Medicinal Plants
Therapeutic Teas
Floral Essences
Herbs & Spices
Natural Beauty
Therapeutic Baths
Essential Oils
Nutritional Supplements
Nature's Remedies
Garden Pharmacy
Ailments & Treatments
Self Healing Techniques
Gentle Diagnoses
Alternative Therapies
Home Remedies
Home Medicinal Plants
Medicinal Plants
Wild Strawberry
Rose Hips
Black Elder
Lady's Smock
Red Clover
Siberian Ginseng
Alder Buckthorn
Noble Fir
Birch (Betula pendula)
The silver birch was at one time regarded as a symbol of spring - a tree of life and fertility. Folklore has honored it as a protector against demons and witches, and the trees leaves, bark and sap have long been used to fight illness such as bladder infections, kidney stones, eczema and rheumatism.

Plant Facts : The silver birch is a member of the Betulaceae, or birch, family. It grows to a height of 100 feet and is recognized by its grayish-white, peeling bark and dark cracks at the base. The bark and leaves have an organic, bitter taste and act as an astringent.

Origin : The silver birch is usually found in the thickets and in dry deciduous and evergreen forests of North America, Europe and the temperate zones of northern Asia.

Plant parts: In the United States, branches and bark of the birch tree are used medicinally - primarily to make teas through dry distillation.

Components : The leaves contain strongly diuretic flavonoids, anti-inflammatory tannins and saponins, as well as a great deal of vitamin C. The plant juice contains sugar, phytohormones and protein; the bark contains resins and the camphor like compound betulin.

Indications : Birch leaves have diuretic properties because of the flavonoids they contain; they increase urinary excretion without irritating the kidneys. A tea made from the leaves can be used as a flushing agent for urinary tract infections and to help prevent kidney stones. Traditional medicine uses preparations of birch teas for treating gout, abscesses and rheumatism. Hair rinses with birch as an added ingredient are thought to promote growth.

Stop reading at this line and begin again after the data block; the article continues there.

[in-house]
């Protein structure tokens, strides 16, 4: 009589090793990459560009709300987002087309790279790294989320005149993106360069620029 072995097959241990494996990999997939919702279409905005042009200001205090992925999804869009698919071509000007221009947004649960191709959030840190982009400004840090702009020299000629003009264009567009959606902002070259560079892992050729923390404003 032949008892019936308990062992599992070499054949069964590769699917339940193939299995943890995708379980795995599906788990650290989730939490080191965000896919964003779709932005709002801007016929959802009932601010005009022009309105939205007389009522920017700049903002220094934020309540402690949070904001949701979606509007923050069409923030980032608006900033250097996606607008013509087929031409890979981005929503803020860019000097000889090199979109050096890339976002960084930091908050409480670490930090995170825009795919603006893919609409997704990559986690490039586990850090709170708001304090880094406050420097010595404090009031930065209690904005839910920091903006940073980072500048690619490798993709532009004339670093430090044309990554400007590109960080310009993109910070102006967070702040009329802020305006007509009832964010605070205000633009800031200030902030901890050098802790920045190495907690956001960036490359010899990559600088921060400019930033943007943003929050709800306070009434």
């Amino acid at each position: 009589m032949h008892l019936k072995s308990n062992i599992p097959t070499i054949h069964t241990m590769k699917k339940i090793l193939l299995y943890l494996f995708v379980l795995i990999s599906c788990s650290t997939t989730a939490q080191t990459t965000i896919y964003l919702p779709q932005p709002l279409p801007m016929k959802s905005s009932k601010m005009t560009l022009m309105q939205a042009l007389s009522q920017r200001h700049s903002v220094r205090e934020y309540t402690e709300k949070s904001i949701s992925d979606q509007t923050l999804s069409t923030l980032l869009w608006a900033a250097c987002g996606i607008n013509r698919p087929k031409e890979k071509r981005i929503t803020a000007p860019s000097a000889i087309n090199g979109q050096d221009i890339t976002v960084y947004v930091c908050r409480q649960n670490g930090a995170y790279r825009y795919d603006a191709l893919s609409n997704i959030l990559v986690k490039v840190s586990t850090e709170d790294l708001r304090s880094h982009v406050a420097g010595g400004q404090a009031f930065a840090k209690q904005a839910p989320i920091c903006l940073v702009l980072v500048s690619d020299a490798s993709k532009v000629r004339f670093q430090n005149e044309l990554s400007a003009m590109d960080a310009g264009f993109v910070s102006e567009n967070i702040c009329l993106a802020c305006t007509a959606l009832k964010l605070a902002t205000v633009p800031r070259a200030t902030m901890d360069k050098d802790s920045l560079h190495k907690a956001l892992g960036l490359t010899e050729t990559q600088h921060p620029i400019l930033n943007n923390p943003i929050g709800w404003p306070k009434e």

A little Lore : Native Americans made a tea with silver birch bark that was used for treating lower back pain. The bark contains mthyl salicylate, a substance that may have effects similar to aspirin.

Beneficial for kidney stones, rheumatism and urinary tract infections.

Methods of Administration

Tea infusion : Pour 1 cup of boiling water over 1-2 tsp. of dried birch leaves. Steep for 10-15 min; then strain. Drink 1 cup up to 3 times daily.

Tea decoction : Heat 1 cup of water to boiling; reduce it to a gentle simmer and then add 1 tbsp. of birch bark. Simmer for 15-20 min. and strain. Drink 1-2 cups of the tea daily. The decoction can also serve as the basis for a skin lotion that can be applied to warts or areas with psoriasis or eczema.

Tincture : Pour 1 cup of vodka over 2 tsp. of birch bark in a clean glass jar. Cover; shake. Steep for 3-4 days. Take 1 tsp. of the tincture 2-3 times a day.

Extract : Many teas for the bladder and kidney contain a powder of birch tea or dried extracts of birch bark or leaves. These are sometimes blended with other medicinal plants that have similar diuretic and disinfectant effects.